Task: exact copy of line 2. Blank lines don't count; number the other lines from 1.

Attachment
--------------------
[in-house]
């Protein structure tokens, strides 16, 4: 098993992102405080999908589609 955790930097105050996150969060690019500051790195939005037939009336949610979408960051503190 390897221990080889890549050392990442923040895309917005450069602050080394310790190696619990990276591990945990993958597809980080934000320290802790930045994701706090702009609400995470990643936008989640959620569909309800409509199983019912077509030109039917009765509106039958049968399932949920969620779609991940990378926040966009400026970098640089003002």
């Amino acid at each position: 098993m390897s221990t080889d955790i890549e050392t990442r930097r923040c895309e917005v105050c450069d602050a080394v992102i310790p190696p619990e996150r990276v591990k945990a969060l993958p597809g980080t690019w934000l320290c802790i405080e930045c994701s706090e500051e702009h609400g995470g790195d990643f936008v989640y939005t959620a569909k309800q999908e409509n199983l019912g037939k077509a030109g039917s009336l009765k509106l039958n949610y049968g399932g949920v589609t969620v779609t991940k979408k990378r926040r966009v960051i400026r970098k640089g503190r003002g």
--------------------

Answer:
């Protein structure tokens, strides 16, 4: 098993992102405080999908589609 955790930097105050996150969060690019500051790195939005037939009336949610979408960051503190 390897221990080889890549050392990442923040895309917005450069602050080394310790190696619990990276591990945990993958597809980080934000320290802790930045994701706090702009609400995470990643936008989640959620569909309800409509199983019912077509030109039917009765509106039958049968399932949920969620779609991940990378926040966009400026970098640089003002």